Evanescence: Without The Mask

Building up film music credits, releasing an album of songs for children, an electronic and orchestral remix album, spontaneously covering Italian artist Francesca Michielin, plus a global pandemic — a few of the reasons why Evanescence haven’t released an album of original songs in 10 years. But the wait is over. The band have released The Bitter Truth; their fifth record, with a particularly apt title in this era of misinformation and fake news. Headliner spoke to Grammy-winning singer and songwriter Amy Lee about overcoming industry sexism to keep the band alive, why we should be very excited about their new music, and how a potential lawsuit turned into a collaboration with one of the UK’s top bands.

It goes without saying that Evanescence has been an unbelievable success. As the nu-metal sound of the early 2000s (which included the likes of Linkin Park, Limp Bizkit and Korn) appeared to be heading out of the door, in came Evanescence with a debut single that combined metal riffs, orchestral strings and female vocals – translating into international chart success.

Bring Me To Life hit the top of the UK charts in 2003 and made the band unlikely stars on Top Of The Pops. Evanescence, then the brain-child of founders Amy and guitarist/songwriter Ben Moody, were whisked out of their home city of Little Rock, Arkansas and sent on a worldwide tour, which Amy describes as a “baptism by fire” for her stage fright – they had only played a few shows prior.

Evanescence’s commercial success only continued with the release of more singles such as the monstrously popular My Immortal, and their debut album Fallen. With international sales of more than 17 million copies, it is one of the best-selling albums of the 21st century.

This might all sound rosy and delightful, but only in more recent years has Amy gone public about some of the unsavoury things behind the scenes — their label at the time, Wind-Up Records, had tried to force the band to accept a full-time co-vocalist, who had to be male.

Adding the rapped vocals on Bring Me To Life was revealed to be a hard-fought compromise to keep Evanescence alive. And despite this paying off commercially in a huge way, the group’s co-founder Moody then dramatically left the band mid-tour later that year when he and Amy could no longer see eye to eye creatively.

I’m speaking to Amy via Zoom while she’s visiting her parents in Little Rock, where she’s completely snowed in.

Starting with that life-changing and simultaneously tempestuous time in her life, I relate a personal experience from then: my first big concert as a teenager was Evanescence at London’s Hammersmith Apollo, mere weeks after Ben Moody had got on a plane. I’ll never forget the unforgettable moment where the lights went out, everybody screamed, and the riff from Haunted shook everyone’s bones. Amy then appeared on stage, dark angel wings protruding from her back.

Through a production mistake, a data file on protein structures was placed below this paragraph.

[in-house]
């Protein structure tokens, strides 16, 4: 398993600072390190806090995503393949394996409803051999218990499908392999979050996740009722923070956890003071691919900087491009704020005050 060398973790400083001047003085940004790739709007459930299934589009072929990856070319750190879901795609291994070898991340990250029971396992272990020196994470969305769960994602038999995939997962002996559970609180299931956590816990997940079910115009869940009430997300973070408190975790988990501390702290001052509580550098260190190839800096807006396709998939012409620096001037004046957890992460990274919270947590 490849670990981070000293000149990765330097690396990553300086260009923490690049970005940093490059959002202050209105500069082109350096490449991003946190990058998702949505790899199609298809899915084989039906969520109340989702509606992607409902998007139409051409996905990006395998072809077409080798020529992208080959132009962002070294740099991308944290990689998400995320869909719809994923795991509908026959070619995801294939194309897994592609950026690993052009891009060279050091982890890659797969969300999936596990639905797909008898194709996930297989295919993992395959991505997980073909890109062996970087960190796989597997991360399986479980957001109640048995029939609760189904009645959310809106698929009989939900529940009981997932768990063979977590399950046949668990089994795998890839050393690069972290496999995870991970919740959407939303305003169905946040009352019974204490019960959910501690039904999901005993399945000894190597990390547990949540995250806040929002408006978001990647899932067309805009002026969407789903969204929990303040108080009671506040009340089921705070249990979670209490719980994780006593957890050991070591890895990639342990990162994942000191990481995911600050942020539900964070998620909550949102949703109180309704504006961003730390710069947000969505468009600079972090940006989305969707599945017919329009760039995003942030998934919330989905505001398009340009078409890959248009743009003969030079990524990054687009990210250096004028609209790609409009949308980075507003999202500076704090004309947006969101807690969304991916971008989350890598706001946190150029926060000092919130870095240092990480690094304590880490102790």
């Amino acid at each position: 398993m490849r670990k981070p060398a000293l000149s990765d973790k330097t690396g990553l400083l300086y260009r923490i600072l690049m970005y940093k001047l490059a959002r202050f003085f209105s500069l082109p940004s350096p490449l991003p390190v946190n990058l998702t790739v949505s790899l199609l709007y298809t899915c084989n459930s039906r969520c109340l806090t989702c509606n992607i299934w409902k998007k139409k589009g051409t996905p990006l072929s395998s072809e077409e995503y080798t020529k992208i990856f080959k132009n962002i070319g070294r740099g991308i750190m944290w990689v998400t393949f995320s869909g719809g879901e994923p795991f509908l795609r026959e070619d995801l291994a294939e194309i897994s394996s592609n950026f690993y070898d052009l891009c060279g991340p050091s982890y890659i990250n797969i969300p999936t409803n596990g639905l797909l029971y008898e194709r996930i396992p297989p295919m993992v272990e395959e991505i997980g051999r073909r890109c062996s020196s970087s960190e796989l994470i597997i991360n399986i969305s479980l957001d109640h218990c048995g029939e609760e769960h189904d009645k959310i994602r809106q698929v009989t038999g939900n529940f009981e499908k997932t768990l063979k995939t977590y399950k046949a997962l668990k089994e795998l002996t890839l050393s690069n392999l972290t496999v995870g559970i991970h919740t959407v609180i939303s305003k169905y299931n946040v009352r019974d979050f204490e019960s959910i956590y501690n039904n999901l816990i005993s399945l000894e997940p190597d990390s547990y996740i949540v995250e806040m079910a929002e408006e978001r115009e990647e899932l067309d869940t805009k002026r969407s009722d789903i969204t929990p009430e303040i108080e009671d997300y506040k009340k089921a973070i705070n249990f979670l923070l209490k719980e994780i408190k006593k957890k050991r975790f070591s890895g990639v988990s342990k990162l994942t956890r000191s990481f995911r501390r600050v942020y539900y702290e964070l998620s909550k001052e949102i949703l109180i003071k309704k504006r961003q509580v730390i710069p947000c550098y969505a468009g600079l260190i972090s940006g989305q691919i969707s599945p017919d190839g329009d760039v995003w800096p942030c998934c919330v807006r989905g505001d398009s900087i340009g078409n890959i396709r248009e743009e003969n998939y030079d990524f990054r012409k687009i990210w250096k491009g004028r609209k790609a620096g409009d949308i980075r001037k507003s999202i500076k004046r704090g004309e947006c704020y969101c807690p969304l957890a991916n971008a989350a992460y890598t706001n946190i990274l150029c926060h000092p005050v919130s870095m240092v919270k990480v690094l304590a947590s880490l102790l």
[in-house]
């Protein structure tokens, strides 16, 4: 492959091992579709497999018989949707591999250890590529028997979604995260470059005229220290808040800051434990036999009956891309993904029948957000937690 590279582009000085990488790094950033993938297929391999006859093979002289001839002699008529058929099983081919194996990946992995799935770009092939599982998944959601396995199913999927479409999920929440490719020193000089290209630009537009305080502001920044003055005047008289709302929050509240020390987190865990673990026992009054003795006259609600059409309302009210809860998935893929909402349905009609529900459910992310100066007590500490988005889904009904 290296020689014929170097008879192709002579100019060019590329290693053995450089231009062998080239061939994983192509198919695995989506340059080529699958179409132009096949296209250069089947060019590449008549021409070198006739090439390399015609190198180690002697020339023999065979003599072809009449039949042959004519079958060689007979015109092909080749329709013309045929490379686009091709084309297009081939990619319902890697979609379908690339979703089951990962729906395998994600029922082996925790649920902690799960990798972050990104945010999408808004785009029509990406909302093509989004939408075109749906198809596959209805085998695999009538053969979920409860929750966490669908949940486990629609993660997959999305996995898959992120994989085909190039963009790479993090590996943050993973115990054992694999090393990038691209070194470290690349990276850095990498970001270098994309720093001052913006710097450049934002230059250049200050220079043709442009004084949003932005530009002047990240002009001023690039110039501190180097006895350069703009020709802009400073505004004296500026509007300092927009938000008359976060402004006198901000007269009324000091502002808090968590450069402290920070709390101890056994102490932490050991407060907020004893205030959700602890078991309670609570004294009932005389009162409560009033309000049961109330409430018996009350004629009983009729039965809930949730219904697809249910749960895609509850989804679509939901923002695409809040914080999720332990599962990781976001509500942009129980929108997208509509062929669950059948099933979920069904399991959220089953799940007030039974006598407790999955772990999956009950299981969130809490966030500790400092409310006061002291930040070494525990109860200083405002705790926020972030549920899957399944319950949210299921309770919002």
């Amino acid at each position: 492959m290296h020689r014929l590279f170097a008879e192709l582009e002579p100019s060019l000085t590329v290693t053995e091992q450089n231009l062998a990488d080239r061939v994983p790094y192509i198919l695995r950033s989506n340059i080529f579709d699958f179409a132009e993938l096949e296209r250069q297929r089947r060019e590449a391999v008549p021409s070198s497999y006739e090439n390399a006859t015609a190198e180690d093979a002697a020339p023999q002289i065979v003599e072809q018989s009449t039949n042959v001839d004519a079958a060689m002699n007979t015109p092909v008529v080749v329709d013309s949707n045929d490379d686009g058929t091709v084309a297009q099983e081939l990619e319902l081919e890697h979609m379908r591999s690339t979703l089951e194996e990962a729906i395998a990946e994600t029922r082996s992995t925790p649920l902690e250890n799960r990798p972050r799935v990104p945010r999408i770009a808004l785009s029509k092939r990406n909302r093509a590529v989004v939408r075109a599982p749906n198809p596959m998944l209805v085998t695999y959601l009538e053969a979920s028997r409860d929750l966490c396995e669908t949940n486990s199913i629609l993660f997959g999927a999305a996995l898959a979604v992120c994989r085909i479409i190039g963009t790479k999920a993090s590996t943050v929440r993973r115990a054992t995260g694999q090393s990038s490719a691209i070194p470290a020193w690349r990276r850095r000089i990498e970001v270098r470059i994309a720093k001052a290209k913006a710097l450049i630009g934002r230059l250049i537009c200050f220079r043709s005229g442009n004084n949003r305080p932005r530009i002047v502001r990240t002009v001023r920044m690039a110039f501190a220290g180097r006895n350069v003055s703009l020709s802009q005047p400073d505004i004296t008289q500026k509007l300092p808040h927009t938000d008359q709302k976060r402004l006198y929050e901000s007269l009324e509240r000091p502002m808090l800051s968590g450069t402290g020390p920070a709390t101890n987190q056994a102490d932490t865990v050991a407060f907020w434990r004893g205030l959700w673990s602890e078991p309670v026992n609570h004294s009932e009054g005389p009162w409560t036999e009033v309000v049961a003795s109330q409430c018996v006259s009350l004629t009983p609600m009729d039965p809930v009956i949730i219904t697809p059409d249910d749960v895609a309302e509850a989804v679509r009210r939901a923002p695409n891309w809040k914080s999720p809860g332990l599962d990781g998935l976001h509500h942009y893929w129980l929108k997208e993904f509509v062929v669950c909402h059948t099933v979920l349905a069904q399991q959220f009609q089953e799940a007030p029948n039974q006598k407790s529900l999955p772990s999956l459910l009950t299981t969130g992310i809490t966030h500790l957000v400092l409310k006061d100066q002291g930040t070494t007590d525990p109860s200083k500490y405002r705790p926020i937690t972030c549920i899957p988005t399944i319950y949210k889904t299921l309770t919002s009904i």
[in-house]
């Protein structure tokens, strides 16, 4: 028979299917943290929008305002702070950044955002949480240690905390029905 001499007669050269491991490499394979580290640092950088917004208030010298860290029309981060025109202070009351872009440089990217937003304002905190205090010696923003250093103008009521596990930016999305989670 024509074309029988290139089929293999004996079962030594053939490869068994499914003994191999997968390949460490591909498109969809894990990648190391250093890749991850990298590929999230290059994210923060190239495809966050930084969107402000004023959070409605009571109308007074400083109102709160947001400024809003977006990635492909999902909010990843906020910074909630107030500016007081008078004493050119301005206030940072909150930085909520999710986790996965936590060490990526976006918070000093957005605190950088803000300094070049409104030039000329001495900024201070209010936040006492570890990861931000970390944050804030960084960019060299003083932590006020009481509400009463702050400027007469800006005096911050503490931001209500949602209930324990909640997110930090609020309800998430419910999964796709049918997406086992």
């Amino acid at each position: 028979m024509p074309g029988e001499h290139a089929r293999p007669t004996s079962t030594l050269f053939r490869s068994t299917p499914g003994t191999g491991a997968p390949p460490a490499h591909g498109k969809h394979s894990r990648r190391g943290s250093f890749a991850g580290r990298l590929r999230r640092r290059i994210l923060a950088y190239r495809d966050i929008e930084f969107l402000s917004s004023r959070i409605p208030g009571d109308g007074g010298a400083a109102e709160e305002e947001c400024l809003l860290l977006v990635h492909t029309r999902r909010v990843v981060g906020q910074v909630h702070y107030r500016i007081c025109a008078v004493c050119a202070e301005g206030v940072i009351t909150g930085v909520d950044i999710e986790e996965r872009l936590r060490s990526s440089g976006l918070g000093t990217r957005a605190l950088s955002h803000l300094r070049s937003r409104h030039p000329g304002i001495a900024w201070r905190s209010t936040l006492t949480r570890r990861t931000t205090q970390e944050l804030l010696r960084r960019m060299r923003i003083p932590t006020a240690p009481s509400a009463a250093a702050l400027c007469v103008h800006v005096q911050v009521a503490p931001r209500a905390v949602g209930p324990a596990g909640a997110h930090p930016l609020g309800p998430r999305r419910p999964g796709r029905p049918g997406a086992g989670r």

“No way,” Amy says. “That’s awesome! Man, things happened pretty quickly for us. I was fresh out of high school, went to college for a couple of months. And then we got a record deal. I would have been 22 when you saw me! [laughs] I remember in those early days, I was fighting stage fright.

"We went and did some festivals in Europe, and actually in Japan, in that first year. It was so wild to stand in front of so many people and to see other artists on the bill that I had just been in my parent’s attic idolising — suddenly we were peers in a way. That was a wild time.”

I fought a lot of battles all throughout the years, and it was always about preserving the integrity of my vision for the band and for my art.

That disagreement about whether or not Evanescence would be a female-fronted band almost saw the project end before it began. With Evanescence hot on the heels of some particularly testosterone-fuelled acts such as Papa Roach and Limp Bizkit at the time, it seemed Wind-Up feared Amy’s leadership wouldn’t appeal.

“I fought a lot of battles all throughout the years,” she says. “And it was always about preserving the integrity of my vision for the band and for my art.

“What they really wanted was for us to hold auditions and hire some rapper-rocker guy to be in the band full time. And I went home for it! We left the place in L.A. that they’d put us up in. I thought, ‘Okay, I guess we're moving home with our parents!’ We all drove home, with our heads hung, thinking the band was shelved.

“Standing our ground like that was really hard, because it wasn't like we had any other options. We didn't have any clout yet. And then we agreed to the compromise to put a guest vocalist on one song. I still sweated it, because I knew it was our first single and my biggest fear was that people wouldn't understand who we were. But people actually did listen to the next single and the next one [Going Under and My Immortal]. And we survived well beyond it. That let me get over that and let it go.”